Sung by: Mrs. W.N. Osborne
Recorded in Cord, AR, 8/21/57

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The wedding bells were ringing
On a moonlight winter night.
The church was decorated;
All within was gay and bright.
A mother with her baby came
And saw the lights aglow.
She thought of how those same bells chimed
For her three years ago.

"I'd like to be admitted, sir,"
She told the sexton old.
"It's just for baby's sake,
To protect him from the cold."
He told her that the wedding there
Was for the rich and grand,
That with the eager waiting crowd
Outside she'd have to stand.

"If anyone know reason why
This couple should not wed,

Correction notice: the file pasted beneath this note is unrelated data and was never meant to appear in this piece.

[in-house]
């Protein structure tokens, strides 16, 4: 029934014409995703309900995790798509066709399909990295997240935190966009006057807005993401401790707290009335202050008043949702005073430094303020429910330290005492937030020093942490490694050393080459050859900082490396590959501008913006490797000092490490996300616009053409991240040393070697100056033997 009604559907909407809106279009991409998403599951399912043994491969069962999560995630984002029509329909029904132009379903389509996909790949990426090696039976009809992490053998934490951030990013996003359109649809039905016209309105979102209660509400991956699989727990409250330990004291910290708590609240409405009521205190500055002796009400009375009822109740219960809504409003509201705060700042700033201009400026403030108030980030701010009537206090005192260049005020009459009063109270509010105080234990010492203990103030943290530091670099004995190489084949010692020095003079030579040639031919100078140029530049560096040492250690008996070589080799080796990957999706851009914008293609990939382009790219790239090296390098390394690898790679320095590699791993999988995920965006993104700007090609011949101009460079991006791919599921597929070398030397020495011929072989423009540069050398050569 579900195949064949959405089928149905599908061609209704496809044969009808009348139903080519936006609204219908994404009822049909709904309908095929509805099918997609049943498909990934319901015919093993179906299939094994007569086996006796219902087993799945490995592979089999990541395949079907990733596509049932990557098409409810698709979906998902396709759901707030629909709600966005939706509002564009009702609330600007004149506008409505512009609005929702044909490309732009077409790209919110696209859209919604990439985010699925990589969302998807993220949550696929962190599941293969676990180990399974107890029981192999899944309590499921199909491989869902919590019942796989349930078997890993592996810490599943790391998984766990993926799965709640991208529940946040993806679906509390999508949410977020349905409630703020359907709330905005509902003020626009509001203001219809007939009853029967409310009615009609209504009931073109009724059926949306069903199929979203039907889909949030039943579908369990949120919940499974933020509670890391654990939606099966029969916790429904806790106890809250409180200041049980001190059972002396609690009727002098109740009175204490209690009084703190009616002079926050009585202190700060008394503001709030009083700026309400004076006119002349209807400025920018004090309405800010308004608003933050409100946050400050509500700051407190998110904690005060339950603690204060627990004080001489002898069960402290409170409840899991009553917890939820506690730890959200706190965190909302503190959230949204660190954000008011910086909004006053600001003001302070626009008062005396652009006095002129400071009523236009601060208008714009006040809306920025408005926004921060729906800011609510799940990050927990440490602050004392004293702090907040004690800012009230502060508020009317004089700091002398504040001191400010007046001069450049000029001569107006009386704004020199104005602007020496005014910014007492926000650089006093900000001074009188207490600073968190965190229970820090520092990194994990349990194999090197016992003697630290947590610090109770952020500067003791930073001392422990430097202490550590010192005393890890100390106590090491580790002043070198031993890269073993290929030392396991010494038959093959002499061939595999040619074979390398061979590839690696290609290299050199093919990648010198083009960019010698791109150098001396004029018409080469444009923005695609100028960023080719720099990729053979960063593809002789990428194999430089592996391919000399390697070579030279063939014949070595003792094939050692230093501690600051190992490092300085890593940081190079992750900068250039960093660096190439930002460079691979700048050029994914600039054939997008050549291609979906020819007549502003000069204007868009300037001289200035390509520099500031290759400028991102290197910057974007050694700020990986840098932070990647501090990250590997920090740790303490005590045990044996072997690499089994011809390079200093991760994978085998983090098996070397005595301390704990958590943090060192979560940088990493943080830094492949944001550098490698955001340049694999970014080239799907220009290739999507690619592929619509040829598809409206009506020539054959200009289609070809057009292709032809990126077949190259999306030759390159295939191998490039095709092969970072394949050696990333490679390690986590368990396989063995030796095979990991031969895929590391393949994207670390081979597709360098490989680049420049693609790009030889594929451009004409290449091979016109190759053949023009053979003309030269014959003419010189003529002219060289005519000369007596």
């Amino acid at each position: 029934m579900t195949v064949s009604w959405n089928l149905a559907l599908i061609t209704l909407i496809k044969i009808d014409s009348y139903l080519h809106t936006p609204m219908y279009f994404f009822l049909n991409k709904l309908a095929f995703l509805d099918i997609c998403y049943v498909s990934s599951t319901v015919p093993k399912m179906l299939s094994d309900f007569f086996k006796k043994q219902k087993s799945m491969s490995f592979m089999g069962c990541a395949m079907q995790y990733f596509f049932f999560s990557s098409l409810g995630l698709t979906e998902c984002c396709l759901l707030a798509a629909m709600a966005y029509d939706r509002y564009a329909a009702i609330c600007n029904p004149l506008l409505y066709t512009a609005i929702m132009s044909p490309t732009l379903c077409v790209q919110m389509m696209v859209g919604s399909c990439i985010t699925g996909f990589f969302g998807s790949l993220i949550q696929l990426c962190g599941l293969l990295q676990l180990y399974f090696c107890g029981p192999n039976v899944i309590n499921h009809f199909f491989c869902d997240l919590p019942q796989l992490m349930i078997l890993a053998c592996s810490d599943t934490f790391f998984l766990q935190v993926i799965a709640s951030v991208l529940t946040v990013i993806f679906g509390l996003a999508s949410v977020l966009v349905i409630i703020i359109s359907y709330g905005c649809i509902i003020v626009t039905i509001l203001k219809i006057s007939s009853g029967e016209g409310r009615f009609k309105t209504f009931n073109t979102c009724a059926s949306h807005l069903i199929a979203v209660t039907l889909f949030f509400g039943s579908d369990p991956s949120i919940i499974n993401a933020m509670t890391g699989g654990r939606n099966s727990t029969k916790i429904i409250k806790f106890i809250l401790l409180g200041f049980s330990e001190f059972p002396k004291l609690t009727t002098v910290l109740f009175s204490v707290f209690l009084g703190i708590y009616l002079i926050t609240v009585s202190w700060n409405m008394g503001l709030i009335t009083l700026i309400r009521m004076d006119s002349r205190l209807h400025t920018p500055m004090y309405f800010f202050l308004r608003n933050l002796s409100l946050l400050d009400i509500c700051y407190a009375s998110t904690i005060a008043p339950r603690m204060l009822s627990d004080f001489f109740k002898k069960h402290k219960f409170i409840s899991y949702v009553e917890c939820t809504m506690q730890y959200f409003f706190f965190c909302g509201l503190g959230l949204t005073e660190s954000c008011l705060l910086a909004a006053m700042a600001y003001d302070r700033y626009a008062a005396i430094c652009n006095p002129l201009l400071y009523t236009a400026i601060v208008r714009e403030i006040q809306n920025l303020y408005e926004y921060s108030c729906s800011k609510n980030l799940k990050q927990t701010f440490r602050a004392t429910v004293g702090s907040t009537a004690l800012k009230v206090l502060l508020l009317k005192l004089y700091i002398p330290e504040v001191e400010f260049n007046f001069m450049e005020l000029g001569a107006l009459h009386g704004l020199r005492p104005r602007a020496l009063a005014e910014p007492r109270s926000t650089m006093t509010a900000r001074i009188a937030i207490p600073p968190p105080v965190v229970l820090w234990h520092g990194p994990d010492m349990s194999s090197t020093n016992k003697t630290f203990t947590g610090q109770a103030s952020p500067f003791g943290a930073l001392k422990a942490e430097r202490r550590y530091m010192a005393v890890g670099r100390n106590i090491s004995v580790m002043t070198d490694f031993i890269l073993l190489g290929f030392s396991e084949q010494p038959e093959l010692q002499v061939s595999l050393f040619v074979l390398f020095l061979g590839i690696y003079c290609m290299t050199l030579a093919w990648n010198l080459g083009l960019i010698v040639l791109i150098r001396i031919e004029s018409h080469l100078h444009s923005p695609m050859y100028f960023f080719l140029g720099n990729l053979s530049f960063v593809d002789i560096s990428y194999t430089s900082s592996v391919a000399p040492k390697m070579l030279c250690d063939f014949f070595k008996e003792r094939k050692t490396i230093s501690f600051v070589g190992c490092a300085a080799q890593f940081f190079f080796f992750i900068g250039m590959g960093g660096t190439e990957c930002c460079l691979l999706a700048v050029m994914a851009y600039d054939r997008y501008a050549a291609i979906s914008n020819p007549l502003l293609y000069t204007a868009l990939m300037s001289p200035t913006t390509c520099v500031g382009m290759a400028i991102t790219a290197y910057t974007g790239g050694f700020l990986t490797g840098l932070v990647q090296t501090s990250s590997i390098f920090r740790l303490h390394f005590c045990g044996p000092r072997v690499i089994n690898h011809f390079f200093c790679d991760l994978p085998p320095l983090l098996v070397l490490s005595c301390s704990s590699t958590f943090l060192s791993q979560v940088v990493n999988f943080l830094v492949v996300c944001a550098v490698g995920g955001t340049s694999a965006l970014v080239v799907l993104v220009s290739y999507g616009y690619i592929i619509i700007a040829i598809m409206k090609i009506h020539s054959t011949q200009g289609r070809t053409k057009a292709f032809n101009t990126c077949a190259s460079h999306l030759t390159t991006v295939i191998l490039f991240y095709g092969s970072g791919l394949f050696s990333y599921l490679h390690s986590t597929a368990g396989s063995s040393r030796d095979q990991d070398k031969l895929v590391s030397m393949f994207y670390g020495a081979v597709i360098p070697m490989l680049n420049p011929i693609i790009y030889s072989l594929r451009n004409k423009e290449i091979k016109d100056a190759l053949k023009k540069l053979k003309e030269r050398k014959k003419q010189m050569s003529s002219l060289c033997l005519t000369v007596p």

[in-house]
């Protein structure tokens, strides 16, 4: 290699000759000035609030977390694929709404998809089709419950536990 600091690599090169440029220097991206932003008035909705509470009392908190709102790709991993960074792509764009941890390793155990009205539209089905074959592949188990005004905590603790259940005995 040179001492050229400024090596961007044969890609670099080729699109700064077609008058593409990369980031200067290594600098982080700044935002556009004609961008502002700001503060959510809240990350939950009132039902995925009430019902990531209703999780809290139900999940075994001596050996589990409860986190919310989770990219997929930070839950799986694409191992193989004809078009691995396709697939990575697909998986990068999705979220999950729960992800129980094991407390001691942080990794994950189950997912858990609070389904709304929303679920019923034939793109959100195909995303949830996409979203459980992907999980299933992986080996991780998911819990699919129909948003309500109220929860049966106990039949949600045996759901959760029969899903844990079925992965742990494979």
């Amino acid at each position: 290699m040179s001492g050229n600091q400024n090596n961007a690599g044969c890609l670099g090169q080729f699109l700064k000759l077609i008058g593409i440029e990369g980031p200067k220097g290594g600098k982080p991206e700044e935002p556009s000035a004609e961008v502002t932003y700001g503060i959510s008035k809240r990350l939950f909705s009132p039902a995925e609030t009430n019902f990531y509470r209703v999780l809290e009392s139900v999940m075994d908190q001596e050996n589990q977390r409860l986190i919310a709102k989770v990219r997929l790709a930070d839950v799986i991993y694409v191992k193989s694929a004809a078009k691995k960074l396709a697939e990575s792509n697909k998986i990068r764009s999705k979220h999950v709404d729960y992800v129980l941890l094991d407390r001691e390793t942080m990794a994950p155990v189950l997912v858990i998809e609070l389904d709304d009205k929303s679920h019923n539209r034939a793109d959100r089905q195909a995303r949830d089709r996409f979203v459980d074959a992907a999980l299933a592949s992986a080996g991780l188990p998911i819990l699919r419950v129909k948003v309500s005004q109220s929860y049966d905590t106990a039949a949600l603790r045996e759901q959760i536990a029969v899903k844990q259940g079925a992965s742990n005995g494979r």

Speak now or hold your peace forever,"
Soon the preacher said.
"I must object," the woman cried,
Her voice so sweet and mild.
"The bridegroom is my husband, sir,
And this our little child."

"What proof have you?" the preacher said.
"My infant," she replied.
She raised her babe and knelt to pray;
The little one had died.
No wedding feast was spread that night;
Two graves were made next day,
One for the little baby,
And in one the father lay.

The parents of the bride then took
The outcast by the arm.
"We'll care for you through life," they said,
"You've saved our child from harm."

Also found in Randolph, Vol. IV, #766, "The Fatal Wedding"; Brown, Vol. II, #272, "The Fatal Wedding"; Belden, p. 141, "The Fatal Wedding."

All Songs Recorded by John Quincy Wolf, Jr., unless otherwise noted

The John Quincy Wolf Folklore Collection
Lyon College, Batesville, Arkansas
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